- Jack Meltzer
The Legacy of the Deli
Credits: Jack Meltzer
Almost every Walls student has been to the deli at some point. It is a friendly, New York City bodega-style family business with employees that are eager to get to know you. The deli is notable for its long lines and chaotic lunch scenes. The small space is always packed by lunchtime. Leo’s GW Delicatessen is so iconic that Walls students and teachers alike just refer to it as “the deli.”
Part of its popularity is due to its relatively cheap prices compared to other lunch options in the area. Normal size cold sandwiches at the deli range from the $3.45 PB&J to the $8.45 turkey club with bacon. At Western Market’s Capo Deli, by comparison, all small cold sandwiches are $12.50 and large ones are $15.50. In fact, almost nothing at the deli is over $10.
However, the cheap prices are not the only thing impressive about the deli. There is a lot more to this lunch option than meets the eye.
In 2004, the GW Hatchet published an obituary of a man named Leo Amborgi. Why would GW, let alone School Without Walls, care about this New Yorker born in 1908? Amborgi was the founder and owner of the GW deli.
In the early 1940s, Amborgi was a GW student who ran a sandwich shop as a side source of income. Eventually, his sandwich business became so popular that Amborgi decided to drop out of the school after only two years to open the full-time GW deli.
After his death in 2004, ownership passed on to his son, John Amborgi, the current owner of the deli. Even today, anytime a student buys a pack of gum or piece of candy, his sons John or Matt are likely behind the counter. The Ambrogis owned and ran the deli since Leo first opened in 1945. Perhaps this is what maintains the deli’s truly remarkable atmosphere.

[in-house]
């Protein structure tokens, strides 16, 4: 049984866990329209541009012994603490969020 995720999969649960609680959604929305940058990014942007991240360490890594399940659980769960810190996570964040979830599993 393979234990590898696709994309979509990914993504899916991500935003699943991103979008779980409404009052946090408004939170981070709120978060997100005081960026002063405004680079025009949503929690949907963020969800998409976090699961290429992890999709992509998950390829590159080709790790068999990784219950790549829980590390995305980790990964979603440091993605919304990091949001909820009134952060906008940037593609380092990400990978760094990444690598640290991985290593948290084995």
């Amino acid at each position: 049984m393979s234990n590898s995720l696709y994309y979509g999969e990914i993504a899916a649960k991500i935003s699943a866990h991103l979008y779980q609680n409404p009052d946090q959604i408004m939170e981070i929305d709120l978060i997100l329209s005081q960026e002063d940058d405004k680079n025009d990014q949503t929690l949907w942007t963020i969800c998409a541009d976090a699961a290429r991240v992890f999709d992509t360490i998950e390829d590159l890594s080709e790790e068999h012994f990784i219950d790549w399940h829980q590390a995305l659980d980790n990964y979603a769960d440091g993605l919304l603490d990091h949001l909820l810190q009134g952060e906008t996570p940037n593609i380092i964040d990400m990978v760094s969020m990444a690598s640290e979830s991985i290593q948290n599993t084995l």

Junior Ben Yarkin visits the deli five times a week and has earned his self proclaimed title as the deli’s top one or two customers. “My favorite part [about the deli] is the vibe. I know a few of the employees and they are always relaxed and happy,” Yarkin said.
Not only does the deli have a great atmosphere, amazing history, and cheap prices, it boasts excellent food options. The deli’s legacy has gone on to help GW and Walls students alike. Even 77 years after it first opened, Walls’ students sing its praises.
Juniors August Rundlet and Ben Shelsby greatly recommended the bacon, egg, and cheese and the sausage, egg, and cheese as high quality breakfasts, lunches, or afterschool snacks. Yarkin believes the deli cheesesteak is the best thing on the menu.
The deli cheesesteak itself is part of a long and honored tradition among some Walls students known as Cheesesteak Fridays. Starting last March, groups of Walls students have all ordered the deli cheese steak for lunch on Friday. The tradition caught on and on one Friday last June, 11 students all ordered a deli cheesesteak at the same time. Max Ziedler, a loyal participant of Cheesesteak Fridays, said it is “a great way to celebrate the end of the week.”
No place, even the iconic deli, is perfect. Despite the line moving fast, students have noted that the deli usually does have a slightly longer wait than other lunch options. With the line often stretching far past the door, on cold days standing outside in a deli line can be particularly uncomfortable. However, whether in search of a sandwich, a bag of chips, or their world famous crumb cake, the deli has become the go-to spot for GW and Walls students alike.